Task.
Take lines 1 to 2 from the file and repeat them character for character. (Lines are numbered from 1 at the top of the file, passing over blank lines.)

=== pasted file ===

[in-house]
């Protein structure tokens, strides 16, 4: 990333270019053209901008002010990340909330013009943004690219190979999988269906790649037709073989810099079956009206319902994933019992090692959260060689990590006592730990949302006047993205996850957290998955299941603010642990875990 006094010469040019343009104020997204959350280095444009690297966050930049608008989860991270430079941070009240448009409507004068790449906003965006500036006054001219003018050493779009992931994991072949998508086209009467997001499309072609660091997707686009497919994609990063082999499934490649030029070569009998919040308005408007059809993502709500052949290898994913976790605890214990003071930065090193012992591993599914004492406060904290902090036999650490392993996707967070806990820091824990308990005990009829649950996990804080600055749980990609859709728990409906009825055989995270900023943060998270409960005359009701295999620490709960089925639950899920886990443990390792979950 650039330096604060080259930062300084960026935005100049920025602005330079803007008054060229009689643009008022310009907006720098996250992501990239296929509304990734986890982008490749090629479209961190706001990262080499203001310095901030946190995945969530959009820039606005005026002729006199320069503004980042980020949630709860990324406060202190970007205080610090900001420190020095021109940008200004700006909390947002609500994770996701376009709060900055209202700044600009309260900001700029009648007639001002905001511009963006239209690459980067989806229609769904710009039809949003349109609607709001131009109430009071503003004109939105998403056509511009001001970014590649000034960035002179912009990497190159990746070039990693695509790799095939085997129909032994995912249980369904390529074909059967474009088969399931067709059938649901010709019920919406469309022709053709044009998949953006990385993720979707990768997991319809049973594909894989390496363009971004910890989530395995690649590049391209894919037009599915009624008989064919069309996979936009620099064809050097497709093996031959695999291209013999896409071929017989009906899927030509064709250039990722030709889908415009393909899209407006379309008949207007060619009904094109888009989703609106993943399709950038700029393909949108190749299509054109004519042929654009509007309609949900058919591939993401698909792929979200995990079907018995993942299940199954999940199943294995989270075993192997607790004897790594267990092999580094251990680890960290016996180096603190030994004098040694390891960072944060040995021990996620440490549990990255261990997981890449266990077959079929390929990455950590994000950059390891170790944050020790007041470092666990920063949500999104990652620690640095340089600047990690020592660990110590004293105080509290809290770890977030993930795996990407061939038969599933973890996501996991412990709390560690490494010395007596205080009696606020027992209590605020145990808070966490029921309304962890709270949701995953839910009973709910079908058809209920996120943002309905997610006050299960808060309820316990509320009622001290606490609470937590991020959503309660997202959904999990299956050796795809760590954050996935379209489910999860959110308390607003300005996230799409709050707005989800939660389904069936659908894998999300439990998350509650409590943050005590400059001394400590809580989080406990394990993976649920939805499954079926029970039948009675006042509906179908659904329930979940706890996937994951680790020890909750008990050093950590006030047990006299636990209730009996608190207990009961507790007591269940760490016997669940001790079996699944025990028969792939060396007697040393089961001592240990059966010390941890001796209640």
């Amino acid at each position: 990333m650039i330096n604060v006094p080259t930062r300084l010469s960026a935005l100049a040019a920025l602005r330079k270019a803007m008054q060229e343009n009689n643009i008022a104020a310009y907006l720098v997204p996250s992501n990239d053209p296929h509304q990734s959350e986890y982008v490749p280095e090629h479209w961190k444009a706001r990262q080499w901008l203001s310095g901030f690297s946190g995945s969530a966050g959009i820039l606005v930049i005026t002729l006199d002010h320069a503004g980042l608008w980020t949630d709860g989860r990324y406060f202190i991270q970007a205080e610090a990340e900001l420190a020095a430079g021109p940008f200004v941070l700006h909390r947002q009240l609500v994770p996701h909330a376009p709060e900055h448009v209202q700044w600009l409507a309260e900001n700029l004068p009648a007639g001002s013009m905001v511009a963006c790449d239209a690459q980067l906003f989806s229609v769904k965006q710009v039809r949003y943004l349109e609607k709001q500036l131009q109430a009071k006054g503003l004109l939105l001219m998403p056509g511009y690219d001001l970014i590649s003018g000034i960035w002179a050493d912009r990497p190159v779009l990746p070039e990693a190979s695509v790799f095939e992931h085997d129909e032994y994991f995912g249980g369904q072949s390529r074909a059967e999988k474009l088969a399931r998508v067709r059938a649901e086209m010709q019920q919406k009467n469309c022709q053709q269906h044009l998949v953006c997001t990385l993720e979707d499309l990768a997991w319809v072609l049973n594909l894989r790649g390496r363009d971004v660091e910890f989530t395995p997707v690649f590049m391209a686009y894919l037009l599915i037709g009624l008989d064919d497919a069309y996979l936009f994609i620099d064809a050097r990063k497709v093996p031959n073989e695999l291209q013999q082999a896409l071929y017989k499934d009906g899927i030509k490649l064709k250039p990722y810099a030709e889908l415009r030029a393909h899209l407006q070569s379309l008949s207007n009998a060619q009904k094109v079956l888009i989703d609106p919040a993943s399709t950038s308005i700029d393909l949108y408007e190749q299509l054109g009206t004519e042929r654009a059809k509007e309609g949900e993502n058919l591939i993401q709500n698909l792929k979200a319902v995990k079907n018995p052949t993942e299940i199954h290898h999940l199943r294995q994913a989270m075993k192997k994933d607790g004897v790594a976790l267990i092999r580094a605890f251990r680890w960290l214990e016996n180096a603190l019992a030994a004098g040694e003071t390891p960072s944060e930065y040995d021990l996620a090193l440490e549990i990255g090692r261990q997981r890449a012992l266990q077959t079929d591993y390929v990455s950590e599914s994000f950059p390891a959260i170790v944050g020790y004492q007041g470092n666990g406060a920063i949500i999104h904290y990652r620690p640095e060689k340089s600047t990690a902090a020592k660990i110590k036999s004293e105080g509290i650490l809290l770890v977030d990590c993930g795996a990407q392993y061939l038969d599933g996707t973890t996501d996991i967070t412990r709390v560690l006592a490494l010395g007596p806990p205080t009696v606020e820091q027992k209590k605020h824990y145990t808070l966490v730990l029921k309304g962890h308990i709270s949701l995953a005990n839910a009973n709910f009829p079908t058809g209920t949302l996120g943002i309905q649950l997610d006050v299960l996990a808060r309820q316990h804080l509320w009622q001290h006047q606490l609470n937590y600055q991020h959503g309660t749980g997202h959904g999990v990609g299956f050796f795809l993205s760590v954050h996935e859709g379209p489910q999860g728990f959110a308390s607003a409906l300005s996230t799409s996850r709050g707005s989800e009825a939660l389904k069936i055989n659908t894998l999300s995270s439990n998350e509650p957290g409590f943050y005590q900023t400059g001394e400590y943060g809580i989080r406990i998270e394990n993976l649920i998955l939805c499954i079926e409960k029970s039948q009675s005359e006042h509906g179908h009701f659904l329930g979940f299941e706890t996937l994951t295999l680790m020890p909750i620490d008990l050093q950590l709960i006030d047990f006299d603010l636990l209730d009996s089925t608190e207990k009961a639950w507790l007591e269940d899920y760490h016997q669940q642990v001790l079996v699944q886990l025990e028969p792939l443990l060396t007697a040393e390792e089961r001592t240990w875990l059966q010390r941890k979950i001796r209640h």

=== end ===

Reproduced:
[in-house]
């Protein structure tokens, strides 16, 4: 990333270019053209901008002010990340909330013009943004690219190979999988269906790649037709073989810099079956009206319902994933019992090692959260060689990590006592730990949302006047993205996850957290998955299941603010642990875990 006094010469040019343009104020997204959350280095444009690297966050930049608008989860991270430079941070009240448009409507004068790449906003965006500036006054001219003018050493779009992931994991072949998508086209009467997001499309072609660091997707686009497919994609990063082999499934490649030029070569009998919040308005408007059809993502709500052949290898994913976790605890214990003071930065090193012992591993599914004492406060904290902090036999650490392993996707967070806990820091824990308990005990009829649950996990804080600055749980990609859709728990409906009825055989995270900023943060998270409960005359009701295999620490709960089925639950899920886990443990390792979950 650039330096604060080259930062300084960026935005100049920025602005330079803007008054060229009689643009008022310009907006720098996250992501990239296929509304990734986890982008490749090629479209961190706001990262080499203001310095901030946190995945969530959009820039606005005026002729006199320069503004980042980020949630709860990324406060202190970007205080610090900001420190020095021109940008200004700006909390947002609500994770996701376009709060900055209202700044600009309260900001700029009648007639001002905001511009963006239209690459980067989806229609769904710009039809949003349109609607709001131009109430009071503003004109939105998403056509511009001001970014590649000034960035002179912009990497190159990746070039990693695509790799095939085997129909032994995912249980369904390529074909059967474009088969399931067709059938649901010709019920919406469309022709053709044009998949953006990385993720979707990768997991319809049973594909894989390496363009971004910890989530395995690649590049391209894919037009599915009624008989064919069309996979936009620099064809050097497709093996031959695999291209013999896409071929017989009906899927030509064709250039990722030709889908415009393909899209407006379309008949207007060619009904094109888009989703609106993943399709950038700029393909949108190749299509054109004519042929654009509007309609949900058919591939993401698909792929979200995990079907018995993942299940199954999940199943294995989270075993192997607790004897790594267990092999580094251990680890960290016996180096603190030994004098040694390891960072944060040995021990996620440490549990990255261990997981890449266990077959079929390929990455950590994000950059390891170790944050020790007041470092666990920063949500999104990652620690640095340089600047990690020592660990110590004293105080509290809290770890977030993930795996990407061939038969599933973890996501996991412990709390560690490494010395007596205080009696606020027992209590605020145990808070966490029921309304962890709270949701995953839910009973709910079908058809209920996120943002309905997610006050299960808060309820316990509320009622001290606490609470937590991020959503309660997202959904999990299956050796795809760590954050996935379209489910999860959110308390607003300005996230799409709050707005989800939660389904069936659908894998999300439990998350509650409590943050005590400059001394400590809580989080406990394990993976649920939805499954079926029970039948009675006042509906179908659904329930979940706890996937994951680790020890909750008990050093950590006030047990006299636990209730009996608190207990009961507790007591269940760490016997669940001790079996699944025990028969792939060396007697040393089961001592240990059966010390941890001796209640």